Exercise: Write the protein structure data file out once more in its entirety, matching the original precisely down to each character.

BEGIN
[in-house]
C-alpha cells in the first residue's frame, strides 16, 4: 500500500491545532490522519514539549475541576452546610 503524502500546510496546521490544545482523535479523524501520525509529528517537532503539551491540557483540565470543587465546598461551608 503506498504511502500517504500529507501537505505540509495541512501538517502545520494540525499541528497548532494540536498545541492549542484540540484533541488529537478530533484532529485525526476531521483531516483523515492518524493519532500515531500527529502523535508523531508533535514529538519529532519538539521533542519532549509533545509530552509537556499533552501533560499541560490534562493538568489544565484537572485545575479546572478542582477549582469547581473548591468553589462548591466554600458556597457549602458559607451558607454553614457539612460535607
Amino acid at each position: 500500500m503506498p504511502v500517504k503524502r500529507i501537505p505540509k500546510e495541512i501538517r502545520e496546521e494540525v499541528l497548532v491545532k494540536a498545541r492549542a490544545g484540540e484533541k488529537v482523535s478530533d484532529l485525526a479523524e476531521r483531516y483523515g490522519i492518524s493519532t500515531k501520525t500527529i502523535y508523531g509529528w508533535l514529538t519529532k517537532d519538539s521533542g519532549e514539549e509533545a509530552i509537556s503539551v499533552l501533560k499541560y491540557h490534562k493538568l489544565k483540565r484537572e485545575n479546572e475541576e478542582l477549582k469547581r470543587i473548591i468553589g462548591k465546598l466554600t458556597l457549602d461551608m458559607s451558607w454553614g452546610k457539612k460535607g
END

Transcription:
[in-house]
C-alpha cells in the first residue's frame, strides 16, 4: 500500500491545532490522519514539549475541576452546610 503524502500546510496546521490544545482523535479523524501520525509529528517537532503539551491540557483540565470543587465546598461551608 503506498504511502500517504500529507501537505505540509495541512501538517502545520494540525499541528497548532494540536498545541492549542484540540484533541488529537478530533484532529485525526476531521483531516483523515492518524493519532500515531500527529502523535508523531508533535514529538519529532519538539521533542519532549509533545509530552509537556499533552501533560499541560490534562493538568489544565484537572485545575479546572478542582477549582469547581473548591468553589462548591466554600458556597457549602458559607451558607454553614457539612460535607
Amino acid at each position: 500500500m503506498p504511502v500517504k503524502r500529507i501537505p505540509k500546510e495541512i501538517r502545520e496546521e494540525v499541528l497548532v491545532k494540536a498545541r492549542a490544545g484540540e484533541k488529537v482523535s478530533d484532529l485525526a479523524e476531521r483531516y483523515g490522519i492518524s493519532t500515531k501520525t500527529i502523535y508523531g509529528w508533535l514529538t519529532k517537532d519538539s521533542g519532549e514539549e509533545a509530552i509537556s503539551v499533552l501533560k499541560y491540557h490534562k493538568l489544565k483540565r484537572e485545575n479546572e475541576e478542582l477549582k469547581r470543587i473548591i468553589g462548591k465546598l466554600t458556597l457549602d461551608m458559607s451558607w454553614g452546610k457539612k460535607g